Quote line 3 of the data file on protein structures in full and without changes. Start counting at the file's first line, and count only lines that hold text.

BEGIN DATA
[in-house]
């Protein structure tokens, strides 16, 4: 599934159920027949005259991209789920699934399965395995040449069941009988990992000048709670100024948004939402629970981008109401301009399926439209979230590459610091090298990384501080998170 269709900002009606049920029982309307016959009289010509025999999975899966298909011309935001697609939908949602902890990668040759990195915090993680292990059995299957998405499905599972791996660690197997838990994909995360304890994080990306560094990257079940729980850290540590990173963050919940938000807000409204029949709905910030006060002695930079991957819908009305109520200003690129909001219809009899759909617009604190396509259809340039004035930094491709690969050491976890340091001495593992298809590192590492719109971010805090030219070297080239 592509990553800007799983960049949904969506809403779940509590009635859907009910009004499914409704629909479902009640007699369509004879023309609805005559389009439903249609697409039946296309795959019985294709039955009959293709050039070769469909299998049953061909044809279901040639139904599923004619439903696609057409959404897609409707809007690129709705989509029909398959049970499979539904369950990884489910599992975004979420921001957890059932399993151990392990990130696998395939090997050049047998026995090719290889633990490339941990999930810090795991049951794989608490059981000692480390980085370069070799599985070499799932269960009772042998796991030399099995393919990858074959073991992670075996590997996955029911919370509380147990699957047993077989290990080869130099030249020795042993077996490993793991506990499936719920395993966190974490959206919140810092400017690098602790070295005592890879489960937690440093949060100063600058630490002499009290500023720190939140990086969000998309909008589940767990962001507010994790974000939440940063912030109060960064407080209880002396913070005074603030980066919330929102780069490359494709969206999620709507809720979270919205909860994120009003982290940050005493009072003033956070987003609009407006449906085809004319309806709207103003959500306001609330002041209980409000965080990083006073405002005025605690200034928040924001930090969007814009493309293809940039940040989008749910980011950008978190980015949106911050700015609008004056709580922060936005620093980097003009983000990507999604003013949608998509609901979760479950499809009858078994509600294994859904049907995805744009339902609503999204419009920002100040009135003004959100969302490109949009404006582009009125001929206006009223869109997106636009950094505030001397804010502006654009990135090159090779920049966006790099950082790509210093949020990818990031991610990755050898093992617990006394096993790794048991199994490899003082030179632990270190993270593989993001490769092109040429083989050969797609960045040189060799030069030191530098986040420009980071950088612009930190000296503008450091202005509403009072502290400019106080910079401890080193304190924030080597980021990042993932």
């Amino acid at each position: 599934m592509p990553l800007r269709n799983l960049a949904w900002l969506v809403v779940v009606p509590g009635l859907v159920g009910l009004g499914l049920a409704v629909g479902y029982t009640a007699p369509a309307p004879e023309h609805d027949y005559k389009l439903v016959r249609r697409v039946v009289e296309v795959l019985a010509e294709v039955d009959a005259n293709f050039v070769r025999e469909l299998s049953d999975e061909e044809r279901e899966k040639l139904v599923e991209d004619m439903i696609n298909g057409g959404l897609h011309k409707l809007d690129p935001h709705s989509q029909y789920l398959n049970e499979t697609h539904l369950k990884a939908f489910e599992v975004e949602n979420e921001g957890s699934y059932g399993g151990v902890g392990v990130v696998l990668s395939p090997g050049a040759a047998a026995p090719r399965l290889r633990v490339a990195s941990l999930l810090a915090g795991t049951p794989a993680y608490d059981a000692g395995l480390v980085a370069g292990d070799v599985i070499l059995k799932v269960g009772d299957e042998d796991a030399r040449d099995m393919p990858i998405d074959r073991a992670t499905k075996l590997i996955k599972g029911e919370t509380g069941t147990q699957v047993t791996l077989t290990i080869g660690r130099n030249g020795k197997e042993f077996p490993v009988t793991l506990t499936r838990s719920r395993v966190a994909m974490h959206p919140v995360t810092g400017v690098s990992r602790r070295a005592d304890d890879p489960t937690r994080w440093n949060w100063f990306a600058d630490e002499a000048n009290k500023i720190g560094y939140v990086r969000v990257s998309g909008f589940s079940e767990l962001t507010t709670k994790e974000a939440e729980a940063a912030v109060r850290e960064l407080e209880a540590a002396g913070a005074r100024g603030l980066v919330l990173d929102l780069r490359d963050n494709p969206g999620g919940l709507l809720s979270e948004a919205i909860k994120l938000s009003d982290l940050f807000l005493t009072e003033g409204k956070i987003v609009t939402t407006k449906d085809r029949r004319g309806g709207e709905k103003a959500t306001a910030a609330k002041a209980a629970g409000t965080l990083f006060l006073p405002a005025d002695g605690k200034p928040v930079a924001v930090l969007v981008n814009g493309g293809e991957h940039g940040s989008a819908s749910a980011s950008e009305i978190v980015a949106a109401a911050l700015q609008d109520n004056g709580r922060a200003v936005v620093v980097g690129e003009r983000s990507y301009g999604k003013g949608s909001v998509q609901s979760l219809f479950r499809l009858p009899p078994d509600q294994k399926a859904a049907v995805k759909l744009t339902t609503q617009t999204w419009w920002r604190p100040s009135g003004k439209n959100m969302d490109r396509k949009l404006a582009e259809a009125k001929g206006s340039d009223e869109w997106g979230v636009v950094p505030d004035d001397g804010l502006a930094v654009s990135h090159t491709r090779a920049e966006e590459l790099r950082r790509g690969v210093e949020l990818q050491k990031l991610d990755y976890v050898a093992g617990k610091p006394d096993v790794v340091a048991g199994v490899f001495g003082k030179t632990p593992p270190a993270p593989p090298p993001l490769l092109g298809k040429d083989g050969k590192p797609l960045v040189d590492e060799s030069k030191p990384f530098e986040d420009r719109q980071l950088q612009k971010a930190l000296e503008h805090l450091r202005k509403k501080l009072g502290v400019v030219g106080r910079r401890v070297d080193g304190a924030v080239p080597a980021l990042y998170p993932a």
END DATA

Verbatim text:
């Amino acid at each position: 599934m592509p990553l800007r269709n799983l960049a949904w900002l969506v809403v779940v009606p509590g009635l859907v159920g009910l009004g499914l049920a409704v629909g479902y029982t009640a007699p369509a309307p004879e023309h609805d027949y005559k389009l439903v016959r249609r697409v039946v009289e296309v795959l019985a010509e294709v039955d009959a005259n293709f050039v070769r025999e469909l299998s049953d999975e061909e044809r279901e899966k040639l139904v599923e991209d004619m439903i696609n298909g057409g959404l897609h011309k409707l809007d690129p935001h709705s989509q029909y789920l398959n049970e499979t697609h539904l369950k990884a939908f489910e599992v975004e949602n979420e921001g957890s699934y059932g399993g151990v902890g392990v990130v696998l990668s395939p090997g050049a040759a047998a026995p090719r399965l290889r633990v490339a990195s941990l999930l810090a915090g795991t049951p794989a993680y608490d059981a000692g395995l480390v980085a370069g292990d070799v599985i070499l059995k799932v269960g009772d299957e042998d796991a030399r040449d099995m393919p990858i998405d074959r073991a992670t499905k075996l590997i996955k599972g029911e919370t509380g069941t147990q699957v047993t791996l077989t290990i080869g660690r130099n030249g020795k197997e042993f077996p490993v009988t793991l506990t499936r838990s719920r395993v966190a994909m974490h959206p919140v995360t810092g400017v690098s990992r602790r070295a005592d304890d890879p489960t937690r994080w440093n949060w100063f990306a600058d630490e002499a000048n009290k500023i720190g560094y939140v990086r969000v990257s998309g909008f589940s079940e767990l962001t507010t709670k994790e974000a939440e729980a940063a912030v109060r850290e960064l407080e209880a540590a002396g913070a005074r100024g603030l980066v919330l990173d929102l780069r490359d963050n494709p969206g999620g919940l709507l809720s979270e948004a919205i909860k994120l938000s009003d982290l940050f807000l005493t009072e003033g409204k956070i987003v609009t939402t407006k449906d085809r029949r004319g309806g709207e709905k103003a959500t306001a910030a609330k002041a209980a629970g409000t965080l990083f006060l006073p405002a005025d002695g605690k200034p928040v930079a924001v930090l969007v981008n814009g493309g293809e991957h940039g940040s989008a819908s749910a980011s950008e009305i978190v980015a949106a109401a911050l700015q609008d109520n004056g709580r922060a200003v936005v620093v980097g690129e003009r983000s990507y301009g999604k003013g949608s909001v998509q609901s979760l219809f479950r499809l009858p009899p078994d509600q294994k399926a859904a049907v995805k759909l744009t339902t609503q617009t999204w419009w920002r604190p100040s009135g003004k439209n959100m969302d490109r396509k949009l404006a582009e259809a009125k001929g206006s340039d009223e869109w997106g979230v636009v950094p505030d004035d001397g804010l502006a930094v654009s990135h090159t491709r090779a920049e966006e590459l790099r950082r790509g690969v210093e949020l990818q050491k990031l991610d990755y976890v050898a093992g617990k610091p006394d096993v790794v340091a048991g199994v490899f001495g003082k030179t632990p593992p270190a993270p593989p090298p993001l490769l092109g298809k040429d083989g050969k590192p797609l960045v040189d590492e060799s030069k030191p990384f530098e986040d420009r719109q980071l950088q612009k971010a930190l000296e503008h805090l450091r202005k509403k501080l009072g502290v400019v030219g106080r910079r401890v070297d080193g304190a924030v080239p080597a980021l990042y998170p993932a």